87.To avoid future disruptions, in response to the call by the Council, the Commission will prepare crisis contingency plan(s), bringing together EU and Member State authorities with sector representatives. Its objective would be to ensure business continuity, and coordinate response measures in the transport sector on the basis of guidelines and legislation developed during the COVID-19 pandemic, such as for the Green Lanes 58 . With a view to further ensuring uninterrupted freight transport operations and passenger transport services in crisis scenarios, the Commission will assess the possibilities of providing for new health-safety and operational measures, and of setting out a harmonised minimum level of essential transport services. The EU may also need to adapt existing transport legislation to allow for a swift response to crises.

Flagship 9 – Making mobility fair and just for all

88.The economic shock has highlighted the need for affordable, accessible and fair mobility for passengers and other users of transport services. Indeed, whereas the single market in transport has increased connectivity, mobility remains expensive for people with low disposable income, and not sufficiently accessible for people with disabilities or reduced mobility, and those with low IT-literacy. In rural, peripheral and remote areas, including the outermost regions and islands, improved public transport links will be essential to guarantee unhindered access to mobility for all.

89.The shift towards sustainable, smart and resilient mobility must be just or else risks not taking place. The Commission will therefore ensure that possibilities under the just transition mechanism are fully explored to make this new mobility affordable and accessible in all regions and for all passengers including those with disabilities and reduced mobility. The Commission will also continue to help by providing support from the Cohesion Fund and ERDF in less developed Member States and regions.

90.In addition, PSOs should be even more targeted and efficient and, where possible, serve the shift to a multimodal system. To guarantee the best use of public money and support, national and local authorities need to be able to utilise PSOs to improve connectivity and to reflect specific policy objectives. This could be achieved through sustainability criteria for PSOs, such as a criterion whereby PSOs for short-haul flights cannot be imposed where an alternative, suitable, more sustainable and competitive link exists. The Commission will consider options to bring about a multimodal PSOs system, notably with a view to allowing all transport modes to compete on an equal footing to fulfil relevant transport needs.

91.Fair mobility also means protection for passengers and their rights. The mass cancellations during the COVID-19 pandemic showed the importance of EU-wide rules and their uniform implementation and enforcement. The EU must help passengers when transport operators go bankrupt or are in a major liquidity crisis as in the context of COVID-19 pandemic. Stranded passengers need to be repatriated and their tickets have to be reimbursed in case of cancellations by carriers. The Commission considers options and benefits of possible means that protect passengers against such events and will, if appropriate, make legislative proposals.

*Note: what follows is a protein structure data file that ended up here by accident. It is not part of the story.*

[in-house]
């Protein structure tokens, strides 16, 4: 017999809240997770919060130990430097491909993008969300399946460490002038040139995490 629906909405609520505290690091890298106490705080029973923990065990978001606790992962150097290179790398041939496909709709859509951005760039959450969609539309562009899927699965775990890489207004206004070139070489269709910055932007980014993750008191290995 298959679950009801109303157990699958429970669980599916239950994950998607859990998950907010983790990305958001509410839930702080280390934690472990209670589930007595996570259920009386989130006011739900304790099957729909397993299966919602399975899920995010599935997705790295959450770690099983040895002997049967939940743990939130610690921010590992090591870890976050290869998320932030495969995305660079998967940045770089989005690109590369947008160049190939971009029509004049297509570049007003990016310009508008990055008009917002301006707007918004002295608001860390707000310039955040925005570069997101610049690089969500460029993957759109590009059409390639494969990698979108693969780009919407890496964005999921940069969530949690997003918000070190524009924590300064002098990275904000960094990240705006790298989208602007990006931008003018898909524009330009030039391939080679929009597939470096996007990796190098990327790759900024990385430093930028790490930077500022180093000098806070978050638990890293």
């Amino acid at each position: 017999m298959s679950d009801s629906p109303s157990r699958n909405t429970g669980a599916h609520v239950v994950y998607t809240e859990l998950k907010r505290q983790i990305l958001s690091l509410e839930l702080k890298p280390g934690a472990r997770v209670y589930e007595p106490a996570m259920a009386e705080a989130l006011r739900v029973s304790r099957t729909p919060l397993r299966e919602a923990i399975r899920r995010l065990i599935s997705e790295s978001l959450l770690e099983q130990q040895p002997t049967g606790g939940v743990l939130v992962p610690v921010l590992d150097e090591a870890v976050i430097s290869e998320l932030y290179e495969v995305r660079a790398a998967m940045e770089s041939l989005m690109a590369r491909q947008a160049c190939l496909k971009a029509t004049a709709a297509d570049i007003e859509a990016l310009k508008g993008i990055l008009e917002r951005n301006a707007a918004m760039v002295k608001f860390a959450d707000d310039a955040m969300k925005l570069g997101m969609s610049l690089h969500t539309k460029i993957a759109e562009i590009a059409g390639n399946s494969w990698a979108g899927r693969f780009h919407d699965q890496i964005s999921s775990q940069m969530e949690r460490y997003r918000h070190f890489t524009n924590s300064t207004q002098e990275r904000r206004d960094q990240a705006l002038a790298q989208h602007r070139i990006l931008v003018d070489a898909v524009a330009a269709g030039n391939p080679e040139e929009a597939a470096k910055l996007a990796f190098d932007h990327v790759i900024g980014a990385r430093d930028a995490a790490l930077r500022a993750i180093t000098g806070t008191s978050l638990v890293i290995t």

92.EU passenger rights should be better implemented, clearer for both carriers and passengers, offer adequate assistance, reimbursement, possibly compensation when disruptions arise, and appropriate sanctions if the rules are not properly applied. The Commission will consider options and benefits to go further with a multimodal framework for passenger rights that is simplified, more consistent and harmonised.

93.The sector’s most valuable asset by far is its people and the sustainable and smart transition will not be possible without the support and buy-in of transport workers. However, certain parts of the transport sector often suffer from harsh working conditions. Precarious working conditions, including long working hours, periods spent away from home and low paid work, are exacerbated by a lack of respect for, and proper enforcement of, applicable labour standards. Providing higher social standards would contribute directly to reverse the current general lack of attractiveness of the sector. The workforce is rapidly ageing and significant shortages of labour force are already very visible in certain occupations 59 . The issues faced by the transport workers have been exacerbated by the COVID-19 pandemic. This situation risks deteriorating further if no action is taken.

94.This is why the Commission will consider measures across the different modes of transport to strengthen the legislative framework on conditions for workers, and ensure the correct implementation and give more clarity on the applicable social rights in line with the various instruments available to implement the European Pillar of Social Rights. The Commission will seek to promote high social standards, including in the aviation sector that faces specific challenges, and will work with the European Labour Authority to support Member States in enforcing the relevant legislation. In the international domain, the Commission will push for progress in the context of the IMO, the International Labour Organization and other international institutions to ensure decent working and living conditions on board and timely crew changes, in particular during a global pandemic.